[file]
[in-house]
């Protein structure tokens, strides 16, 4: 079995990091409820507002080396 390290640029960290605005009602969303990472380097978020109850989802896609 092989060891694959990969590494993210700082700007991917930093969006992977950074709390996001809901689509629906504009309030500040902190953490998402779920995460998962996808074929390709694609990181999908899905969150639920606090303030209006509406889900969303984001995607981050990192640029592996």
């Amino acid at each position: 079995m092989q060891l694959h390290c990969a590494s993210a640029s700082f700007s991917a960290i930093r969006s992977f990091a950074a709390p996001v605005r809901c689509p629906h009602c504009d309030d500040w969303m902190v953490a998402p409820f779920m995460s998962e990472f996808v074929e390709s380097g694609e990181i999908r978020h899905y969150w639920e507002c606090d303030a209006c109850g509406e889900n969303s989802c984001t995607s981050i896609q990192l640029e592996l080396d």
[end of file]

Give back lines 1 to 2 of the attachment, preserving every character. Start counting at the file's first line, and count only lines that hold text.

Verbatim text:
[in-house]
């Protein structure tokens, strides 16, 4: 079995990091409820507002080396 390290640029960290605005009602969303990472380097978020109850989802896609 092989060891694959990969590494993210700082700007991917930093969006992977950074709390996001809901689509629906504009309030500040902190953490998402779920995460998962996808074929390709694609990181999908899905969150639920606090303030209006509406889900969303984001995607981050990192640029592996």